Last week, the Radio Music License Committee (“RMLC” – see our article about the RMLC), filed a complaint in US District Court in Pennsylvania against SESAC, arguing that SESAC is a monopoly and should be treated like ASCAP and BMI.  RMLC is asking that SESAC be subject to an antitrust consent decree as are these two bigger collection societies. As we have written before, SESAC is not a non-profit organization like ASCAP and BMI, and is not subject to consent decrees like these other performing rights organizations (“PROs”). Instead, it is a private company, owned by venture funds which, up to now, has set its own prices for licenses subject only to negotiations with the rights holders. So what is this suit all about, and will broadcasters see any changes in SESAC licensing in the short-term? 

RMLC claims that SESAC, by effectively being the only way to license the public performance of compositions by thousands of different composers, effectively can get monopoly prices. Practically speaking, radio stations cannot individually license all the songs written by SESAC performers and, even if the stations were able to directly license some of the music from SESAC writers, SESAC still would not reduce their fees.  All SESAC licenses are blanket licenses that give stations the right to use all the music in the SESAC catalog, but are not reduced by any pro rata amount should any music be directly licensed. Thus, argues RMLC, stations cannot try to reduce their licensing liability through direct licenses with songwriters even if such deals could be negotiated.


Continue Reading RMLC Files Antitrust Suit Against SESAC – What Does It Mean For Broadcasters?

decision by a US District Court in New York was just released, setting the rates to be paid to ASCAP for the use of their composers’ music by Yahoo!, AOL and Real Networks.  The decision set the ASCAP rates at 2.5% of the revenues that were received by these services in connection with the music portions of their websites.  These rates were set by the Court, acting as a rate court under the antitrust consent decree that was originally imposed on ASCAP in 1941.  Under the Consent Decree, if a new service and ASCAP cannot voluntarily agree to a rate for the use of the compositions represented by ASCAP, the rates will be set by the rate court.  The Court explained that they used a "willing buyer, willing seller" model to determine the rates that parties would have negotiated in a marketplace transaction  – essentially the same standard used by the Copyright Royalty Board in setting the rates to be paid to SoundExchange for the use of sound recordings by non-interactive webcasters (see our post here for details of the CRB decision).  The ASCAP decision, if nothing else, is interesting for the contrasts between many of the underlying assumptions of the Court in this rate-setting proceeding and the assumptions used by the Copyright Royalty Board in setting sound recording royalty rates.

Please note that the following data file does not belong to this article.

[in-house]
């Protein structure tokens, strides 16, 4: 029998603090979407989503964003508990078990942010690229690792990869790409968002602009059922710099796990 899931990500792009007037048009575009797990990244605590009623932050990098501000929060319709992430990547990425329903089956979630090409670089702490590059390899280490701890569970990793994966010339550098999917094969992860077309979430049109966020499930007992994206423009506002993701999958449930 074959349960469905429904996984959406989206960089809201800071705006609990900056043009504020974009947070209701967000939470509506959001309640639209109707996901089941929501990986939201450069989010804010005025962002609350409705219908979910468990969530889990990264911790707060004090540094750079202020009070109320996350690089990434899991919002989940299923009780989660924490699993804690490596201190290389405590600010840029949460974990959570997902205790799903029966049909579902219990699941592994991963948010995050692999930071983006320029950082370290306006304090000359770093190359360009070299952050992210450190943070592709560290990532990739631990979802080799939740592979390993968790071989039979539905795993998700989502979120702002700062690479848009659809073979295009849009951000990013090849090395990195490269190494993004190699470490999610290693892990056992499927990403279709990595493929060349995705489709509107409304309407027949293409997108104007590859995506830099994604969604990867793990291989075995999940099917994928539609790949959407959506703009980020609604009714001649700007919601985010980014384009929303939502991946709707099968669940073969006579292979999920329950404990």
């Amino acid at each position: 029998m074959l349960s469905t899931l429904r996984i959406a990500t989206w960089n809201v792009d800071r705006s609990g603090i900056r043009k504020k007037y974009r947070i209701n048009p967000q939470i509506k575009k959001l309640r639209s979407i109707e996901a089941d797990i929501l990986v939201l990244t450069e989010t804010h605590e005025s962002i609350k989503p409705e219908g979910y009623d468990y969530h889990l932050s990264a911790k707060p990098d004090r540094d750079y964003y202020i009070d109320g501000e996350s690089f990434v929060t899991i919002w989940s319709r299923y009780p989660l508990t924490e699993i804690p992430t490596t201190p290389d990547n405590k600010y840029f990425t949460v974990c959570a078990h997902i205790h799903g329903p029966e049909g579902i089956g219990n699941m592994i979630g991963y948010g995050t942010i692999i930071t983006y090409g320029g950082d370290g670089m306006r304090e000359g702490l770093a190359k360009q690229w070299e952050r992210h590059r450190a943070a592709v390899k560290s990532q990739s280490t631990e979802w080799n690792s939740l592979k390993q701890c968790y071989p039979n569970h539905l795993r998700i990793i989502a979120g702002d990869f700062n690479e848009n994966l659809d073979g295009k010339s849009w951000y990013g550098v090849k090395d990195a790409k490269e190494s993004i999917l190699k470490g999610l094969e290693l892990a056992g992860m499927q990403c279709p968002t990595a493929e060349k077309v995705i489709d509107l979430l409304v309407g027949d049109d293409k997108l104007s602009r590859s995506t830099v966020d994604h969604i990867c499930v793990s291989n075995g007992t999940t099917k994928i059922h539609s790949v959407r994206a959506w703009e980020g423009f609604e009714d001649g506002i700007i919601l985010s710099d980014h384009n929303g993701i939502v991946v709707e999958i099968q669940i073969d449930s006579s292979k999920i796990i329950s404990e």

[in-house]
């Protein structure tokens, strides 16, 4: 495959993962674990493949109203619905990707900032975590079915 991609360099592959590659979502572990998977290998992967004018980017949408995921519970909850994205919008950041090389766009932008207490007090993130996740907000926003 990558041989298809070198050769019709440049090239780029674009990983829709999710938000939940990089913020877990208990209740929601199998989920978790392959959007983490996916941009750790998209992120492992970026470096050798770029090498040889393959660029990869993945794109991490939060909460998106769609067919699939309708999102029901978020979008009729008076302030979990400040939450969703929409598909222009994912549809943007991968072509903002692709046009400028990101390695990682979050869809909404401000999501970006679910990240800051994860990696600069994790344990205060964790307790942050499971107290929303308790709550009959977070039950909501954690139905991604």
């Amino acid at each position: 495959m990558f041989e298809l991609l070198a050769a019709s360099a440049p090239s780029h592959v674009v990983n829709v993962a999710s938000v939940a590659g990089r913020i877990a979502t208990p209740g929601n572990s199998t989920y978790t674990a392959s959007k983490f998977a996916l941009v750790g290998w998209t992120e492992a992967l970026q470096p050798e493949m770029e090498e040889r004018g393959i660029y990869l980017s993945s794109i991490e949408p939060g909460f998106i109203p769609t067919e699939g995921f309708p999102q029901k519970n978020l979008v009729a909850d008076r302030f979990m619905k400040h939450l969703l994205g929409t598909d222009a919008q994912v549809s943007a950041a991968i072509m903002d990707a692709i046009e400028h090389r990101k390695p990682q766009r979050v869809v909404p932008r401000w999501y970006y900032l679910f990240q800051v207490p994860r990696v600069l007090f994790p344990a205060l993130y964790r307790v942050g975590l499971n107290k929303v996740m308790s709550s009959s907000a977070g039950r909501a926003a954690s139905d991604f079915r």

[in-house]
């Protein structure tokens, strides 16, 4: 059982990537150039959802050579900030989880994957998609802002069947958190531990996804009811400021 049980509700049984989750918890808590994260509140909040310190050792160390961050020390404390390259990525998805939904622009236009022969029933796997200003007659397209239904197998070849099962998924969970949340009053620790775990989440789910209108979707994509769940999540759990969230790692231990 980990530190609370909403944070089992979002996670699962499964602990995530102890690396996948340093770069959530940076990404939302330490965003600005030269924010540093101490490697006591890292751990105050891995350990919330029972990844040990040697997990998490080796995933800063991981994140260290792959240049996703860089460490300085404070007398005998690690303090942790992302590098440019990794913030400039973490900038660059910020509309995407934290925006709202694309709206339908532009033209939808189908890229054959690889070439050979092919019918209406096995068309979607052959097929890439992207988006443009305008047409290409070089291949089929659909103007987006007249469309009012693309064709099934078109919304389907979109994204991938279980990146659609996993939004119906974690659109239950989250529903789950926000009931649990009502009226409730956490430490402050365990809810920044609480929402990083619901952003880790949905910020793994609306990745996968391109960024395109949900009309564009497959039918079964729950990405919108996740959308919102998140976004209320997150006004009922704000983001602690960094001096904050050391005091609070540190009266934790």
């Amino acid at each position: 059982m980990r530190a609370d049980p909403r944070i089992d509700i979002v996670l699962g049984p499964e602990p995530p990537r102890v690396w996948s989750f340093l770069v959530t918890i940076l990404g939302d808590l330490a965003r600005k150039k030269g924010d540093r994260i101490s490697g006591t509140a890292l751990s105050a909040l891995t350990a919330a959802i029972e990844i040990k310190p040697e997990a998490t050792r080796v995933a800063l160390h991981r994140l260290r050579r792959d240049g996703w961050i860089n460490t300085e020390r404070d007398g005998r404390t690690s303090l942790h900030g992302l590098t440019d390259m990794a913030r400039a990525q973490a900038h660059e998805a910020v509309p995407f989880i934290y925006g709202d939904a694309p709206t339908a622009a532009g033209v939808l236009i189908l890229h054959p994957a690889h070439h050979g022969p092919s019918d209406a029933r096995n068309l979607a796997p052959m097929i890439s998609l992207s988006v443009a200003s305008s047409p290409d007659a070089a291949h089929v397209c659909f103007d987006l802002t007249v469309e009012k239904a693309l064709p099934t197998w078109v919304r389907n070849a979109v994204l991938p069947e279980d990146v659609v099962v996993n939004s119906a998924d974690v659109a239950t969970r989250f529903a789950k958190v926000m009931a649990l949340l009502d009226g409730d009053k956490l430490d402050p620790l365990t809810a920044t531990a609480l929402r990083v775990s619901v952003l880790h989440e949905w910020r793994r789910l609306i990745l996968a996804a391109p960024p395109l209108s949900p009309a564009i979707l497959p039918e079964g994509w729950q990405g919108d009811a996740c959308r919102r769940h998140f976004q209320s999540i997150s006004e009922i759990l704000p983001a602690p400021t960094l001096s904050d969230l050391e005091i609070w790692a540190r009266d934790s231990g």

First, some basics on this decision.  ASCAP represents the composers of music (as do BMI and SESAC) in connection with the public performance of any composition.  This decision covered all performances of music by these services – not just Internet radio type services.  Thus, on-demand streams (where a listener can pick the music that he or she wants to hear), music videos, music in user-generated content, karaoke type uses, and music in the background of news or other video programming, are all covered by the rate set in this decision.  Note that the decision does not cover downloads, presumably based on a prior court decision that concluded that downloads do not involve a public performance (see our post here).  In contrast, the CRB decision covered the use of the "sound recording" – the song as actually recorded by a particular artist – and covers only "non-interactive services," essentially Internet radio services where users cannot pick the music that they will be hearing.


Continue Reading Rate Court Determines ASCAP Fees for Large Webcasters – Some Interesting Contrasts with The Copyright Royalty Board Decision